Six steps to good social media


By GovTechReview Staff
Thursday, 25 April, 2013



It’s one thing to tell a local government organisation that it should get proactive with social media – but another thing entirely to make it happen, and do it effectively.

That’s where Mariah Gillespie (@mariah_onfiah), social media strategist with JXT Consulting (@JXTConsulting), comes in. Gillespie offered conference attendees these six steps to building a social-media strategy:

  1. Identify your objectives. Consider what you want to achieve with your strategy, and don’t just do it because other councils are doing it. Valid reasons, Gillespie suggests, include building brand awareness, attracting candidates, raising awareness of the council, boosting traffic through search engine optimisation (SEO), driving traffic to your Web site, engaging with your target audience, to improve customer service, and more.
  2. Design and develop your profiles. Make sure your profiles are consistent with, and heavily feature, your corporate branding. Use SEO techniques to increase the ease with which citizens can find your social-media presence. Consider developing Facebook applications to stand out by offering features such as current job listings or news streamed to your Web site – but remember not to repeat yourself. “Automation is essential across social media platforms, so make sure your app pulls data from your Web site automatically,” Gillespie advises. “You should never have to post content more than once; if you post a job or news article on the Web site, it should automatically go through to your profile.”
  3. Develop a social media policy. Work with management and legal representatives to determine a fair and usable policy for controlling social media. Consider why employees need to be on Facebook, Twitter, LinkedIn and the like; which employees have the right to tweet, post, comment or share as a council representative; reinforce the importance of respecting information confidentiality; and so on. “If you think blocking social media at the office is the answer, think again,” Gillespie says. “A majority of Australian mobile users are on Internet capable phones, so your employees will get their social-media fix at work whether you like it or not. That’s why it’s important to have a social media policy: having one drawn up is the safest way to ensure that managers and all employees are protected.”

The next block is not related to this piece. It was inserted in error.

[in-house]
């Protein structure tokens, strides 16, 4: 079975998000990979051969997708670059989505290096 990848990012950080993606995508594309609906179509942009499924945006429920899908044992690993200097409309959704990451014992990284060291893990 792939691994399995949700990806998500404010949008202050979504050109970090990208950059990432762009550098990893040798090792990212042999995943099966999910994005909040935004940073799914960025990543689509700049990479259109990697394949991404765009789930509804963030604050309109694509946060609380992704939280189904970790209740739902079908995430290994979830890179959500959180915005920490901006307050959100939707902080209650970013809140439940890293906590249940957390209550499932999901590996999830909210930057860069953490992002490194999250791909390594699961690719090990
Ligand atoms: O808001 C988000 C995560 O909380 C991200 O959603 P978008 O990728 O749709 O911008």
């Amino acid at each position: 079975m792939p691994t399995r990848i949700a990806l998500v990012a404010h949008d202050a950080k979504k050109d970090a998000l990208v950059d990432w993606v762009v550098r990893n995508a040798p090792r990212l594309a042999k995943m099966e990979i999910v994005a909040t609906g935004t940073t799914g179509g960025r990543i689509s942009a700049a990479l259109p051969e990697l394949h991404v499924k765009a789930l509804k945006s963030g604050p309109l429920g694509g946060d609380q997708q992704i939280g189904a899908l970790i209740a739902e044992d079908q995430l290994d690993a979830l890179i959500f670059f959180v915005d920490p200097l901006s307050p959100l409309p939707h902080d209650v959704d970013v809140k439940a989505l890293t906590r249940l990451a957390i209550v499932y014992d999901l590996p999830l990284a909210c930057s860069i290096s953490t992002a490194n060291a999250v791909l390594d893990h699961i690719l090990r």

4. Staff training and internal launch. Although it may seem like it, not all staff are natural social-media users. Ensure staff learn the ins and outs of social-media platforms as well as knowing what is appropriate and inappropriate to post, and why the council is adopting a social- media policy in the first place. For the internal launch, get staff to like the council page and follow it on Twitter and LinkedIn; this will help build critical mass for the big build-up.
  5. Social-media marketing. With staff onboard, start promoting your social-media sites to customers, clients, partners, and others. Add social-media badges to your Web site, printed stationery, and anywhere else you can think of. Encourage others to follow you, and follow similar or related organisations that may have extensive networks of their own.
  6. External launch. Assuming you’ve worked productively through these steps, you’re ready to take your social-media strategy to the public.

Expect candid feedback; expect to revisit your strategy on a regular basis; and, above all, remember why you’re there.

“Strategy is everything,” Gillespie says.

“Social media is not something you can jump into without rhyme nor reason; having a plan of attack is imperative. You rarely get second chances in social media, so if and when you decide to use it, make sure you’re using it correctly.” – David Braue

This story originally ran in the April/May 2012 issue of GTR.

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